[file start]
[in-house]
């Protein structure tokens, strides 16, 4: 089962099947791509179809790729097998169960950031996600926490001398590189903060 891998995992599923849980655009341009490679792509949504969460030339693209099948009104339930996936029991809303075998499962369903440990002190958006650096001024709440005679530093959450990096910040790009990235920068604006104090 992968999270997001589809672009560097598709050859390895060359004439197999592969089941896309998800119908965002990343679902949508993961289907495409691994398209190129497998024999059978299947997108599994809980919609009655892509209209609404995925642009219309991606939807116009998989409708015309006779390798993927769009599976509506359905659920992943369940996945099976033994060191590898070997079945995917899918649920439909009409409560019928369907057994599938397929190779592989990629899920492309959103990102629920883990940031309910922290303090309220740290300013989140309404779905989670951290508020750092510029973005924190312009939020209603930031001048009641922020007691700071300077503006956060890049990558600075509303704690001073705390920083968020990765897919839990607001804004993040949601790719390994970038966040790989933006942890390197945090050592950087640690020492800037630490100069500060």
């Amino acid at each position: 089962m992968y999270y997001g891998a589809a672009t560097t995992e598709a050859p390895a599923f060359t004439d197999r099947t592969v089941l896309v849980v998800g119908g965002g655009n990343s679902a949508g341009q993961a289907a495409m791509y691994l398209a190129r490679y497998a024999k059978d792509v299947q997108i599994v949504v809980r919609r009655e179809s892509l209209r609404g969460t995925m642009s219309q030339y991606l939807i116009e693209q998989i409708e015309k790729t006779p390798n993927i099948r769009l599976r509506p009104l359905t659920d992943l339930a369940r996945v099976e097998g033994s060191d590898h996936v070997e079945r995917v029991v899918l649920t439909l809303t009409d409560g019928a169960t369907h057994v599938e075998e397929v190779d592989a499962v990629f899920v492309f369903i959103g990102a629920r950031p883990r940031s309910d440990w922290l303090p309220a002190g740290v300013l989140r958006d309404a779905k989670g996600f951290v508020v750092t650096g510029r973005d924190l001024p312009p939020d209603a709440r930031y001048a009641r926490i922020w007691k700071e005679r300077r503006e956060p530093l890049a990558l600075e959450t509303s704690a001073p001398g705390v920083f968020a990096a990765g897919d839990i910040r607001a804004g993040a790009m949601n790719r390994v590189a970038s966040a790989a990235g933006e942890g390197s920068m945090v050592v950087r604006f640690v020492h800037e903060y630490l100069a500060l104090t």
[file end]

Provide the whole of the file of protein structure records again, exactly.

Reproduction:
[in-house]
């Protein structure tokens, strides 16, 4: 089962099947791509179809790729097998169960950031996600926490001398590189903060 891998995992599923849980655009341009490679792509949504969460030339693209099948009104339930996936029991809303075998499962369903440990002190958006650096001024709440005679530093959450990096910040790009990235920068604006104090 992968999270997001589809672009560097598709050859390895060359004439197999592969089941896309998800119908965002990343679902949508993961289907495409691994398209190129497998024999059978299947997108599994809980919609009655892509209209609404995925642009219309991606939807116009998989409708015309006779390798993927769009599976509506359905659920992943369940996945099976033994060191590898070997079945995917899918649920439909009409409560019928369907057994599938397929190779592989990629899920492309959103990102629920883990940031309910922290303090309220740290300013989140309404779905989670951290508020750092510029973005924190312009939020209603930031001048009641922020007691700071300077503006956060890049990558600075509303704690001073705390920083968020990765897919839990607001804004993040949601790719390994970038966040790989933006942890390197945090050592950087640690020492800037630490100069500060």
């Amino acid at each position: 089962m992968y999270y997001g891998a589809a672009t560097t995992e598709a050859p390895a599923f060359t004439d197999r099947t592969v089941l896309v849980v998800g119908g965002g655009n990343s679902a949508g341009q993961a289907a495409m791509y691994l398209a190129r490679y497998a024999k059978d792509v299947q997108i599994v949504v809980r919609r009655e179809s892509l209209r609404g969460t995925m642009s219309q030339y991606l939807i116009e693209q998989i409708e015309k790729t006779p390798n993927i099948r769009l599976r509506p009104l359905t659920d992943l339930a369940r996945v099976e097998g033994s060191d590898h996936v070997e079945r995917v029991v899918l649920t439909l809303t009409d409560g019928a169960t369907h057994v599938e075998e397929v190779d592989a499962v990629f899920v492309f369903i959103g990102a629920r950031p883990r940031s309910d440990w922290l303090p309220a002190g740290v300013l989140r958006d309404a779905k989670g996600f951290v508020v750092t650096g510029r973005d924190l001024p312009p939020d209603a709440r930031y001048a009641r926490i922020w007691k700071e005679r300077r503006e956060p530093l890049a990558l600075e959450t509303s704690a001073p001398g705390v920083f968020a990096a990765g897919d839990i910040r607001a804004g993040a790009m949601n790719r390994v590189a970038s966040a790989a990235g933006e942890g390197s920068m945090v050592v950087r604006f640690v020492h800037e903060y630490l100069a500060l104090t």